What I learned in 2018
Every year, at the end of January, I sit down to think about the money related life lessons of the previous year. Here goes the 2018 edition. Here is what I have to tell you after 2018.
- No matter how much money you make, you might -and I really want to say, you will, at least at times- feel like you will never have enough. This thought does not always materialize itself in the “give me more” form. Sometimes, it is subtler, like “I would like to get my kid piano lessons” or “I would like to buy a thank you gift for this person” but in the end, most of us will never be in any Jeff Bezos position and will have to constantly balance our needs and desires with our actual income. My advice is to either accept this discrepancy, keep looking for more money to satisfy your wants or give up the desires and decide what is minimum necessary is you really need in your life. Choose a path and commit to it; try to avoid the dissatisfaction that comes with wanting more but not being able to get it.
- Your quality of life can be improved if you make some changes to where and how you live. Money does not have to be a struggle or a source of stress. This, of course, assumes that you want to live in a specific type of a house or environment. Think about this: Are you living in a place that is too expensive for you? Are you paying too much because you want to be in this neighborhood, this state or this house? I thought about this a lot last year and I am pretty sure that my future is somewhere in Florida and not in Los Angeles because what I want simply cannot be achieved in LA given my current income and lack of desire to work more.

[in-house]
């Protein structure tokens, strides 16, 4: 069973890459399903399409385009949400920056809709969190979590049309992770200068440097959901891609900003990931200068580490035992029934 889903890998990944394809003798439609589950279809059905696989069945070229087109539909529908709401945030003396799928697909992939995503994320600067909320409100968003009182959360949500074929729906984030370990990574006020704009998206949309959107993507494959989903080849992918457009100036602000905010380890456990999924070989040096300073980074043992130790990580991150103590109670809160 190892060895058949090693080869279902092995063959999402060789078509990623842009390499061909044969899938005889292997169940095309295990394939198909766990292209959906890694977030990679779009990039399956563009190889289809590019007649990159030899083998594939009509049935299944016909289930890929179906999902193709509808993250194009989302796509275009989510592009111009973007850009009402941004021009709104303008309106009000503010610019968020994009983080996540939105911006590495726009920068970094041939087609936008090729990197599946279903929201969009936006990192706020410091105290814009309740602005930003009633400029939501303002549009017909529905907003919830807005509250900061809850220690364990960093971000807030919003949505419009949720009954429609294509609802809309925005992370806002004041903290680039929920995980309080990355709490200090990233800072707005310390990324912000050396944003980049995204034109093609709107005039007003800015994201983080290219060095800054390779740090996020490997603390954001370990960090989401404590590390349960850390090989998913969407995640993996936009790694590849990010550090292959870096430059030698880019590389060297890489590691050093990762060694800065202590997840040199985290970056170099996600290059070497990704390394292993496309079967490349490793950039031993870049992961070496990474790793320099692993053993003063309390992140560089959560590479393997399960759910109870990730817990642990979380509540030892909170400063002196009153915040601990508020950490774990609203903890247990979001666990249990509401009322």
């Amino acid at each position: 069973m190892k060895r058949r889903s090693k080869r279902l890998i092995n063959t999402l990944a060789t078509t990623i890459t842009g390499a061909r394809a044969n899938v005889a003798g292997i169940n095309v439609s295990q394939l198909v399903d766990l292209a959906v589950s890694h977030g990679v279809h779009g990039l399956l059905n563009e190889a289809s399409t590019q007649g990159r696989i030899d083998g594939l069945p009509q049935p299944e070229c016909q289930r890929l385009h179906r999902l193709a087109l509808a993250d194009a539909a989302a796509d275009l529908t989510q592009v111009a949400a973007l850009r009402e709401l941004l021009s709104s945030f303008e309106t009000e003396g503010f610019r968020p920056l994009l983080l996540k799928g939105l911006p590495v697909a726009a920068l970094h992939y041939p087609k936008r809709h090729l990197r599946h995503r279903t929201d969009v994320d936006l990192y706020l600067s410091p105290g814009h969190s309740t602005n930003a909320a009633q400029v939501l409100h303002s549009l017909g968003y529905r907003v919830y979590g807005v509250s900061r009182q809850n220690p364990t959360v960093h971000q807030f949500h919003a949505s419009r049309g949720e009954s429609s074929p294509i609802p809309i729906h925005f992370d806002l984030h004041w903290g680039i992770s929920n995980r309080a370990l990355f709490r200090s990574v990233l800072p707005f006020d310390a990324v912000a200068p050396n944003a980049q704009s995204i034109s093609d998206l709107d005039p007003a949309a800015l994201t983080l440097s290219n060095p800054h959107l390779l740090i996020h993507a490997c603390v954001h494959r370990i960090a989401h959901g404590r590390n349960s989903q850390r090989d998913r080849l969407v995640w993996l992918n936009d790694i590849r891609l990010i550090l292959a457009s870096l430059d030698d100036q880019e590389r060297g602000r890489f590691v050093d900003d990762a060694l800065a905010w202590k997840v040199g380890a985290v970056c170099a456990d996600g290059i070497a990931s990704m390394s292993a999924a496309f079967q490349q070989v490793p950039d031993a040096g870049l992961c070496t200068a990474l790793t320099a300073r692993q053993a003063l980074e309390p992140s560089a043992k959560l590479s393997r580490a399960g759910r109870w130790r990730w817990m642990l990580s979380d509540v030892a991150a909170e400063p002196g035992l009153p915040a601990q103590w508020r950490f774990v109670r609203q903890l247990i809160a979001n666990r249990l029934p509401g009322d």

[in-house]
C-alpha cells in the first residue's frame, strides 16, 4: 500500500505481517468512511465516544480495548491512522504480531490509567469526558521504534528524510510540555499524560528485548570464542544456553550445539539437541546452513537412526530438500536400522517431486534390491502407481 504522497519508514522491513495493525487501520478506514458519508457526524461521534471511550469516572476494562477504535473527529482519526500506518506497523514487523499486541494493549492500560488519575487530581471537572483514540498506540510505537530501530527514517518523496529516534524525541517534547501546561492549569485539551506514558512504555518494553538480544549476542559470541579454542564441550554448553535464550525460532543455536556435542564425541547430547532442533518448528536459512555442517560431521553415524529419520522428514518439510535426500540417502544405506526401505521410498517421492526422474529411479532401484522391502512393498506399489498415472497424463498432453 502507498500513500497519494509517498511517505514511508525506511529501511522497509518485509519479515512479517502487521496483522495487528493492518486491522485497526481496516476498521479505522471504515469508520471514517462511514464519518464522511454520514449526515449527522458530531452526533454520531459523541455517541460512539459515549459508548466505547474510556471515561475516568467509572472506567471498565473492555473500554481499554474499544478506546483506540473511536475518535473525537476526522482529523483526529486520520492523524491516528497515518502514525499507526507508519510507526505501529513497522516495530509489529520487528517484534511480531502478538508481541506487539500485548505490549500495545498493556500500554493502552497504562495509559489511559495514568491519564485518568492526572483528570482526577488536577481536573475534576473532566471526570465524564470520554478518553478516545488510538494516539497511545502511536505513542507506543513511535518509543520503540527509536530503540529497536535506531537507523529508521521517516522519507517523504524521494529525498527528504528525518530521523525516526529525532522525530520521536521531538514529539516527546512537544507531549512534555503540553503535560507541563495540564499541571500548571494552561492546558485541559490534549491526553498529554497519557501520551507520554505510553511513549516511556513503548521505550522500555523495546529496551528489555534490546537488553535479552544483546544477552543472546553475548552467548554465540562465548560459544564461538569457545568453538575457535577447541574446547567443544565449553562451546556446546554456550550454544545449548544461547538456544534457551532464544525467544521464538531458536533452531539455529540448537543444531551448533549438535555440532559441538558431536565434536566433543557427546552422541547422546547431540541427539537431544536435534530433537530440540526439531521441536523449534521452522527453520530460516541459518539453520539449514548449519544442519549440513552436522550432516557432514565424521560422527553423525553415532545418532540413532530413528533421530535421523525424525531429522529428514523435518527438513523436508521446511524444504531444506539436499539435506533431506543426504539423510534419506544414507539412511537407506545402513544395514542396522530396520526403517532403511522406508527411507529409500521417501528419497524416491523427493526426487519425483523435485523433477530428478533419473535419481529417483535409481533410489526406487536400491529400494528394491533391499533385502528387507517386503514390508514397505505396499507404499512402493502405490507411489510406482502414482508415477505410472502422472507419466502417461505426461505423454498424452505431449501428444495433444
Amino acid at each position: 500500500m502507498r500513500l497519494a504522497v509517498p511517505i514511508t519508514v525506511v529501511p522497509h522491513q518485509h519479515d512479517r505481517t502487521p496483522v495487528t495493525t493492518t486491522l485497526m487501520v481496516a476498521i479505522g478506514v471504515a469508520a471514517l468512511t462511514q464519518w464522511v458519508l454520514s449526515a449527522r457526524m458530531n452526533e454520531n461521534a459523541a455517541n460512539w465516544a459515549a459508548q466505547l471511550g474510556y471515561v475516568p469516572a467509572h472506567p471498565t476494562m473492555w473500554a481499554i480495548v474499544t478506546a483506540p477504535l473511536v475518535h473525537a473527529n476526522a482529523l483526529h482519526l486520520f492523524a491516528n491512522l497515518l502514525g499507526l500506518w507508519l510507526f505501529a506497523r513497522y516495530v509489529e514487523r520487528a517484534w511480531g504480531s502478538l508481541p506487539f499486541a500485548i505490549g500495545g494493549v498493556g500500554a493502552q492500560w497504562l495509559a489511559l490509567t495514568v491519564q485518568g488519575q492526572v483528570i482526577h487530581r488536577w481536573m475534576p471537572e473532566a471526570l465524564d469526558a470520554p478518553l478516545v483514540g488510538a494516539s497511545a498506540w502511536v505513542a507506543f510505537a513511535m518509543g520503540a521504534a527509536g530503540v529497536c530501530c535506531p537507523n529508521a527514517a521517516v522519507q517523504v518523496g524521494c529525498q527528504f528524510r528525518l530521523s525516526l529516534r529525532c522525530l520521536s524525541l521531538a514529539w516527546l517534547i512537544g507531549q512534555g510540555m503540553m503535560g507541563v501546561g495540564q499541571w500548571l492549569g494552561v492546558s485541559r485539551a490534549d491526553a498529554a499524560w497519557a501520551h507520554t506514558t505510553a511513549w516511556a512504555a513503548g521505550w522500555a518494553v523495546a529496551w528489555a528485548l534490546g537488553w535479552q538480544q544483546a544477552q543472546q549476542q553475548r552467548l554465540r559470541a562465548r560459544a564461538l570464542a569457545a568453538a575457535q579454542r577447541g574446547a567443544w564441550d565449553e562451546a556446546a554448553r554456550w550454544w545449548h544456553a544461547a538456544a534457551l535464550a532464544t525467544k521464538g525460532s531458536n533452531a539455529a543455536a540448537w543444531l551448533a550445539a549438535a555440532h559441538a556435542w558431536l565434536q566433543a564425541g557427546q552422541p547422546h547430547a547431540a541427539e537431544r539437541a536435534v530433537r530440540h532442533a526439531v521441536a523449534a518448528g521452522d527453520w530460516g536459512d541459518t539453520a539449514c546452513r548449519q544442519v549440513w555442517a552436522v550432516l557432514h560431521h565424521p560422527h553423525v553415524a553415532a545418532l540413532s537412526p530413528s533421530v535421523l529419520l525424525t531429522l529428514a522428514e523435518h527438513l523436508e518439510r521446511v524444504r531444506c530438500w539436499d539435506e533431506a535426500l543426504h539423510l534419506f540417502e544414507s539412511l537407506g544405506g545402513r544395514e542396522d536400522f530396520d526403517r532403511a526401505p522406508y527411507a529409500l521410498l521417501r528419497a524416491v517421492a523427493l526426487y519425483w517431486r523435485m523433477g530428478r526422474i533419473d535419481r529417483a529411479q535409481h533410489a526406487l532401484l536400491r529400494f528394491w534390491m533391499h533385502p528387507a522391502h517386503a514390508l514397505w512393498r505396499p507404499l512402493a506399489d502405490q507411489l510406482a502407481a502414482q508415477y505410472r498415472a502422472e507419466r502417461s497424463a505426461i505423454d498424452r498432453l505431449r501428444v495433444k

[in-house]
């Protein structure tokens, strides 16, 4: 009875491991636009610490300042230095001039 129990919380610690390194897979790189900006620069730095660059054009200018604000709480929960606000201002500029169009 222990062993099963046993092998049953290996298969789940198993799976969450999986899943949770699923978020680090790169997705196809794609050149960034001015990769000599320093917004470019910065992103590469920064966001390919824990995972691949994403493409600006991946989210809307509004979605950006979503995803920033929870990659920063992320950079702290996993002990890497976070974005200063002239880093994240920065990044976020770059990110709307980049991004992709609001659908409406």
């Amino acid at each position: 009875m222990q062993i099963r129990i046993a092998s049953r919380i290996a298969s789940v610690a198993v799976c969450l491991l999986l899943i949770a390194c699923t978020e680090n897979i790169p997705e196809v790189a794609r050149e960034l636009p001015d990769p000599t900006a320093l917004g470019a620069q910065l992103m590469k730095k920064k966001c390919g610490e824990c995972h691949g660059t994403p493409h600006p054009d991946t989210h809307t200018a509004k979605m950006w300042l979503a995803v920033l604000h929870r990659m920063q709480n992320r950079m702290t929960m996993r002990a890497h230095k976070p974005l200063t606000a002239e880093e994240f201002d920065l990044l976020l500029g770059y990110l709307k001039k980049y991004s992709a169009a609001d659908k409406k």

- However, this is not the only way to go. For me, having a big house on a river with a pool and being close to family is more important than many other things. For others, living in downtown Los Angeles and pursuing acting is what matters. But you really can’t make any changes if you do not know (1) what matters to you and (2) how much it costs. Too many people live in an imaginary future world that is just not happening. No, making $100k per year will not result in your buying a million-dollar house. It just does not work like that. Figure out what you want, put a price tag on it and see how you can make it happen. Look for alternatives to make it happen.
- Time is important. Your time is really important. Others will ALWAYS try to claim it. And the better you are at getting things done, the more they will come back because you can do it. So. Don’t get mad at them. Get mad at yourself. Say no more often. Don’t get involved unless you really want to do so. Spend your time reading, biking or doing whatever you enjoy doing. Say no to unnecessary obligations. And pay people to do the stuff you don’t want to do so you can free some of your time, if you can.
- Finally, figure out how you can save some money. Have a little bit (or a lot) of a cushion in case things happen. Too many of my friends and clients have gone through and divorces last year. Don’t feel like you have to be stuck because of your financial situation. Have some money in savings, even if it means that you have to stop buying things now. The ability to do something in the future that you do not even know about today is worth more than the thrill of whatever is siting right now in your Target shopping cart. Give yourself some breathing room.